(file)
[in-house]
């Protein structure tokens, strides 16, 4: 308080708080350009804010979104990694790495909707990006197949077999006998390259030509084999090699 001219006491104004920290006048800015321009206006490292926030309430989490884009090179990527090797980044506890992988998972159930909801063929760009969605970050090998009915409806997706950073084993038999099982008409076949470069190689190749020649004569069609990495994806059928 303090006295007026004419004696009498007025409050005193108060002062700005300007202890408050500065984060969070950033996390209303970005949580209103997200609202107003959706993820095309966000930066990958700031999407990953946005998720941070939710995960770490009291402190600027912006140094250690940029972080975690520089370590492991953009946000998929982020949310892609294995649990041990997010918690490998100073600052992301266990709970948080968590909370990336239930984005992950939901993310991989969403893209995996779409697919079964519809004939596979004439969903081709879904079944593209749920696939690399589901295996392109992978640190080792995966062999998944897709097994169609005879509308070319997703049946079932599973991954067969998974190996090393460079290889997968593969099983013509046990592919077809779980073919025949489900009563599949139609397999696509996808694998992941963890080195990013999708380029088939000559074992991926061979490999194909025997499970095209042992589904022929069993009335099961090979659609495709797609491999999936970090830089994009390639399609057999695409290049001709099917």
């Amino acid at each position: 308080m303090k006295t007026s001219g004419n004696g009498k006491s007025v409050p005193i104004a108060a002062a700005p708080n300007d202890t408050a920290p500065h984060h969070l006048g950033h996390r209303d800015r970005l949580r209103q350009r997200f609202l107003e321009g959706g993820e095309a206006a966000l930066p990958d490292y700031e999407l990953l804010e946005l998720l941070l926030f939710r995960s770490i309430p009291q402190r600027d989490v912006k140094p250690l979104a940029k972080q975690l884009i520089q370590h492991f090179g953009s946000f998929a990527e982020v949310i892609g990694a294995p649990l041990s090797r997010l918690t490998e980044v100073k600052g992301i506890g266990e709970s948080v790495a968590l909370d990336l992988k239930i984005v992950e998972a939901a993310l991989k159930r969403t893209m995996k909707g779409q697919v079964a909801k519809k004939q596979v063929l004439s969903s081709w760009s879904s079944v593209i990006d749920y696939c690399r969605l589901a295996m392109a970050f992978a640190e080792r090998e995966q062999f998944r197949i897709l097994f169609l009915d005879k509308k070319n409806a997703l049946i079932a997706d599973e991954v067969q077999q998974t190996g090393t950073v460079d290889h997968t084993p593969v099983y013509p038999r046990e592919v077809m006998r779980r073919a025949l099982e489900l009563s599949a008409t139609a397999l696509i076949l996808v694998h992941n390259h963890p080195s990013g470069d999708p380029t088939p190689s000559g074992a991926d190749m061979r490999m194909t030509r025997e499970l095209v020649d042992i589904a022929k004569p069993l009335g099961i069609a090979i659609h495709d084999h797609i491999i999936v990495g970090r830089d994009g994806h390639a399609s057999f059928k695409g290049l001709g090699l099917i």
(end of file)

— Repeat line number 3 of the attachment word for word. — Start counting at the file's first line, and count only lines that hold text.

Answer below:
């Amino acid at each position: 308080m303090k006295t007026s001219g004419n004696g009498k006491s007025v409050p005193i104004a108060a002062a700005p708080n300007d202890t408050a920290p500065h984060h969070l006048g950033h996390r209303d800015r970005l949580r209103q350009r997200f609202l107003e321009g959706g993820e095309a206006a966000l930066p990958d490292y700031e999407l990953l804010e946005l998720l941070l926030f939710r995960s770490i309430p009291q402190r600027d989490v912006k140094p250690l979104a940029k972080q975690l884009i520089q370590h492991f090179g953009s946000f998929a990527e982020v949310i892609g990694a294995p649990l041990s090797r997010l918690t490998e980044v100073k600052g992301i506890g266990e709970s948080v790495a968590l909370d990336l992988k239930i984005v992950e998972a939901a993310l991989k159930r969403t893209m995996k909707g779409q697919v079964a909801k519809k004939q596979v063929l004439s969903s081709w760009s879904s079944v593209i990006d749920y696939c690399r969605l589901a295996m392109a970050f992978a640190e080792r090998e995966q062999f998944r197949i897709l097994f169609l009915d005879k509308k070319n409806a997703l049946i079932a997706d599973e991954v067969q077999q998974t190996g090393t950073v460079d290889h997968t084993p593969v099983y013509p038999r046990e592919v077809m006998r779980r073919a025949l099982e489900l009563s599949a008409t139609a397999l696509i076949l996808v694998h992941n390259h963890p080195s990013g470069d999708p380029t088939p190689s000559g074992a991926d190749m061979r490999m194909t030509r025997e499970l095209v020649d042992i589904a022929k004569p069993l009335g099961i069609a090979i659609h495709d084999h797609i491999i999936v990495g970090r830089d994009g994806h390639a399609s057999f059928k695409g290049l001709g090699l099917i």